2.4.5 Distributed Management (disman)

NOTE: This charter is a snapshot of the 50th IETF Meeting in Minneapolis, Minnesota. It may now be out-of-date. Last Modified: 14-Mar-01


Randy Presuhn <rpresuhn@bmc.com>

Operations and Management Area Director(s):

Randy Bush <randy@psg.com>
Bert Wijnen <bwijnen@lucent.com>

Operations and Management Area Advisor:

Bert Wijnen <bwijnen@lucent.com>

Mailing Lists:

General Discussion:disman@dorothy.bmc.com
To Subscribe: disman-request@dorothy.bmc.com
In Body: subscribe disman your_email_address
Archive: ftp://amethyst.bmc.com/pub/disman/archives

Description of Working Group:

The Distributed Management Working Group is chartered to define an initial set of managed objects for specific distributed network management applications which can be consistently developed and deployed. A distributed network manager is an applicaton that acts in a manager role to perform management functions and in an agent role so that it can be remotely controlled and observed.

Distributed network management is widely recognized as a requirement for dealing with today's growing internets. A manager application is a good candidate for distribution if it requires minimal user interaction, it would potentially consume a significant amount of network resources due to frequent polling or large data retrieval, or it requires close association with the device(s) being managed.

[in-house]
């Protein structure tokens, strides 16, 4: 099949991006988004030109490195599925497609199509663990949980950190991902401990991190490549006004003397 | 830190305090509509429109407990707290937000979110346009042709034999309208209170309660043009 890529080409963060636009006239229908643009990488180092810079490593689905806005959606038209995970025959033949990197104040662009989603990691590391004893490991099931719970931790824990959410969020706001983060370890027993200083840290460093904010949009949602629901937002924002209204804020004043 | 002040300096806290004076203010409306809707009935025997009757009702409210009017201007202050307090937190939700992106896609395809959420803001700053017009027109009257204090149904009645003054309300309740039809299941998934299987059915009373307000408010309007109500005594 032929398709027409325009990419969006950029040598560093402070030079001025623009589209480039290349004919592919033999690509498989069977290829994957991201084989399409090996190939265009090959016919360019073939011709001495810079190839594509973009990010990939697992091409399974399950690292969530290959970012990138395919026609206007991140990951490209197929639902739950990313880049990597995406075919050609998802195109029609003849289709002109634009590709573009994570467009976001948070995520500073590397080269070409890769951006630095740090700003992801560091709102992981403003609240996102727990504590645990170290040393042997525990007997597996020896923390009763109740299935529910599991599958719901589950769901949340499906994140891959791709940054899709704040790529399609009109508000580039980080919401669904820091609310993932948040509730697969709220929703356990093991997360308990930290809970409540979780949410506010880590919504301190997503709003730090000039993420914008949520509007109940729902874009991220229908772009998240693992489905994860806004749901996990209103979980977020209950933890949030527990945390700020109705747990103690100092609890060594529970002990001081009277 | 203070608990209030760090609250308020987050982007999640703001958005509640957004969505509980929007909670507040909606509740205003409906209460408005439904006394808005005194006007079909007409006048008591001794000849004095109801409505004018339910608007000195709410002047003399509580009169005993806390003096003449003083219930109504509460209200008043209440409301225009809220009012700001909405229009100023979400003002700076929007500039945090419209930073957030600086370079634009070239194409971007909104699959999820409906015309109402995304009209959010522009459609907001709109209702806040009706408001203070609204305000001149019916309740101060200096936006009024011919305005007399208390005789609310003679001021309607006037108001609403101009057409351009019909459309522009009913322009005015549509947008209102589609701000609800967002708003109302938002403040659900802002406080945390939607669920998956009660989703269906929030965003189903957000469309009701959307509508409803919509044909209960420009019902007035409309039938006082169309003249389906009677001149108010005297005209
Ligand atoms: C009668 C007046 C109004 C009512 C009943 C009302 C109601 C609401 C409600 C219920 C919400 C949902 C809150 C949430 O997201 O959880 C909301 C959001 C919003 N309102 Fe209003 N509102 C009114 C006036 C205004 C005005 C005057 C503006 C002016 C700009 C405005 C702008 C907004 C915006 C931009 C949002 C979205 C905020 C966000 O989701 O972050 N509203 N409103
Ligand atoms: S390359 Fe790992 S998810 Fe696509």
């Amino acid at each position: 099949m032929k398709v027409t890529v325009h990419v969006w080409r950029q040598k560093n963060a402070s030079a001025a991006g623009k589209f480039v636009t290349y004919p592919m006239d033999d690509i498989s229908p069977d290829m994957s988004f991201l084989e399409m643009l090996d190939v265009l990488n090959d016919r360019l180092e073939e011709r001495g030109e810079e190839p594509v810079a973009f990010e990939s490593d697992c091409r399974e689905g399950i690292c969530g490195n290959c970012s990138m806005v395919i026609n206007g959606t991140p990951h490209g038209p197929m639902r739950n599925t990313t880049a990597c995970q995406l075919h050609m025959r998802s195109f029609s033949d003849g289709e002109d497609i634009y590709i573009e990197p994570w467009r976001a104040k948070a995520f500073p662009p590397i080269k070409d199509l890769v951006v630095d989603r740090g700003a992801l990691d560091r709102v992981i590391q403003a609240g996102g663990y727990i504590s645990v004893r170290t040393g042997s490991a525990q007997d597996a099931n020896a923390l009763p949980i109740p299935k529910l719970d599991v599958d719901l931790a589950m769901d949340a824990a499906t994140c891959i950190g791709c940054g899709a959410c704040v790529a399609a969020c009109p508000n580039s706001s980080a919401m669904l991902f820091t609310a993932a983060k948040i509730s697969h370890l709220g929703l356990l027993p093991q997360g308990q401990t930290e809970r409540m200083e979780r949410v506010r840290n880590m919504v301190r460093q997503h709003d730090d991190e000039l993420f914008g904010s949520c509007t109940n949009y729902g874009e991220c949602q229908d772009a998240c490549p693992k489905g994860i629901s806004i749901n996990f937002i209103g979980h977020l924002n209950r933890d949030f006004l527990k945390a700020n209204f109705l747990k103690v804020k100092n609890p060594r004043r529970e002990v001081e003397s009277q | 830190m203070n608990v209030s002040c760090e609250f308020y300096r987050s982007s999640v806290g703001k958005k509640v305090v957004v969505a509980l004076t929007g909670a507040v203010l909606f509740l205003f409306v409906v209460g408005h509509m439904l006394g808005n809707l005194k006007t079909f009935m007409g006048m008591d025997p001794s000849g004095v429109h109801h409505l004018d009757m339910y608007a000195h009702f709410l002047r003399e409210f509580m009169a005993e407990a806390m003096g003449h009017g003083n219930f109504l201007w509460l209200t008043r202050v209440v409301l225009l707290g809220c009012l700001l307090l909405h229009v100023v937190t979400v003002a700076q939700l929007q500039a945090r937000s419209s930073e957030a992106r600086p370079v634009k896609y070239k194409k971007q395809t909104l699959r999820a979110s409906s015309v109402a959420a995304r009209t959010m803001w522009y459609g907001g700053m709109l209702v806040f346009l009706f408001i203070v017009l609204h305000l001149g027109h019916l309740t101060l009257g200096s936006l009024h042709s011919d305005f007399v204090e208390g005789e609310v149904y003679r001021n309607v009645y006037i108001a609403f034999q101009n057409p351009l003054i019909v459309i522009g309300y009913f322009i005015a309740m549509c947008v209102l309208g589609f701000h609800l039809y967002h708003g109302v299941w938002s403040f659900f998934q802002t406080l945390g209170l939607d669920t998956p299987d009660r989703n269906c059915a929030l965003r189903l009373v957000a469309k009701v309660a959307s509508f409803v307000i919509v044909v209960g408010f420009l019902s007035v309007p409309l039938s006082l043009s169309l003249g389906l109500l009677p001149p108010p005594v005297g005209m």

The working group will limit its work to distributed network management applications where the main communication mechanism for monitoring and control is SNMP. Future work (and other working groups) may be chartered to investigate other distribution techniques such as CORBA or HTTP. The objects defined by the working group will be consistent with the SNMP architecture defined in RFC 2571. The working group will especially keep security considerations in mind when defining the interface to distributed management.
The working group will complete these tasks:
Define a Scheduling MIB
Define a Script MIB
Define a Remote Operations MIB
Define an Expression and Event MIB to support Threshold Monitoring
Define a Notification Log MIB
Define an Alarm MIB
The working group will consider existing definitions, including:
o the RMON working group's work in this area
o the Application MIB (RFC 2564), SysAppl MIB (RFC 2287) and related standards.
The work on the Alarm MIB will take into consideration existing standards and practices, such as ITU-T X.733. Whether any mappings to these other standards appear in the Alarm MIB or in separate documents will be decided by the WG. The WG will actively seek participation from ITU participants to make ensure that the ITU work is correctly understood.
It is recognized that the scope of this working group is narrow relative to the potential in the area of distributed network management. This is intentional in order to increase the likelihood of producing useful, quality specifications in a timely manner. However, we will keep in mind and account for potential related or future work when developing the framework including:
o Event and alarm logging and distribution
o Historical data collection/summarization
o Topology discovery

Goals and Milestones:



Post Internet-Draft for Threshold Monitoring MIB.



Meet at the Montreal IETF meeting to discuss charter and review the Threshold Monitoring MIB Internet-Draft.